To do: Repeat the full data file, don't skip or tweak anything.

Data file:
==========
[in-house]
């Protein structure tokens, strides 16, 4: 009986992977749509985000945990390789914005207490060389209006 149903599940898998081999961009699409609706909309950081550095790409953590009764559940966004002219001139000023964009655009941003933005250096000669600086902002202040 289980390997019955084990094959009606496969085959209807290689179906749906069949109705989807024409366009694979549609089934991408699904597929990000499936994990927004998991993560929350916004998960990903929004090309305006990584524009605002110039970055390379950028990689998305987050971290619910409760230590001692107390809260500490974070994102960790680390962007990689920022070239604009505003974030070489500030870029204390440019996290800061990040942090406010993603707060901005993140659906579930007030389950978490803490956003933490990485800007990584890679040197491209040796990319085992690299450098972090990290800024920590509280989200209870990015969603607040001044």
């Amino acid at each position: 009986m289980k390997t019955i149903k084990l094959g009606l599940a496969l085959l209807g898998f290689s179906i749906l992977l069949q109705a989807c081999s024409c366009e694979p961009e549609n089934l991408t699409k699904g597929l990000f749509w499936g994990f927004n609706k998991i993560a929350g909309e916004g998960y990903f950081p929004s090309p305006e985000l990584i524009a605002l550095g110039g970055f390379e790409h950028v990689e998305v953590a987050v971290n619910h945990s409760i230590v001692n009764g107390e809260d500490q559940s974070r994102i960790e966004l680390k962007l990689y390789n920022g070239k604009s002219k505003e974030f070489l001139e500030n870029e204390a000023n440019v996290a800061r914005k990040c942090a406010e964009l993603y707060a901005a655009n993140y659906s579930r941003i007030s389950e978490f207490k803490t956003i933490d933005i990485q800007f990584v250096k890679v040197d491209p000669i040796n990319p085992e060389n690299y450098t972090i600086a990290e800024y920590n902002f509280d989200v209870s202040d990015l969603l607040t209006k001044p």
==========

[in-house]
């Protein structure tokens, strides 16, 4: 009986992977749509985000945990390789914005207490060389209006 149903599940898998081999961009699409609706909309950081550095790409953590009764559940966004002219001139000023964009655009941003933005250096000669600086902002202040 289980390997019955084990094959009606496969085959209807290689179906749906069949109705989807024409366009694979549609089934991408699904597929990000499936994990927004998991993560929350916004998960990903929004090309305006990584524009605002110039970055390379950028990689998305987050971290619910409760230590001692107390809260500490974070994102960790680390962007990689920022070239604009505003974030070489500030870029204390440019996290800061990040942090406010993603707060901005993140659906579930007030389950978490803490956003933490990485800007990584890679040197491209040796990319085992690299450098972090990290800024920590509280989200209870990015969603607040001044």
């Amino acid at each position: 009986m289980k390997t019955i149903k084990l094959g009606l599940a496969l085959l209807g898998f290689s179906i749906l992977l069949q109705a989807c081999s024409c366009e694979p961009e549609n089934l991408t699409k699904g597929l990000f749509w499936g994990f927004n609706k998991i993560a929350g909309e916004g998960y990903f950081p929004s090309p305006e985000l990584i524009a605002l550095g110039g970055f390379e790409h950028v990689e998305v953590a987050v971290n619910h945990s409760i230590v001692n009764g107390e809260d500490q559940s974070r994102i960790e966004l680390k962007l990689y390789n920022g070239k604009s002219k505003e974030f070489l001139e500030n870029e204390a000023n440019v996290a800061r914005k990040c942090a406010e964009l993603y707060a901005a655009n993140y659906s579930r941003i007030s389950e978490f207490k803490t956003i933490d933005i990485q800007f990584v250096k890679v040197d491209p000669i040796n990319p085992e060389n690299y450098t972090i600086a990290e800024y920590n902002f509280d989200v209870s202040d990015l969603l607040t209006k001044p």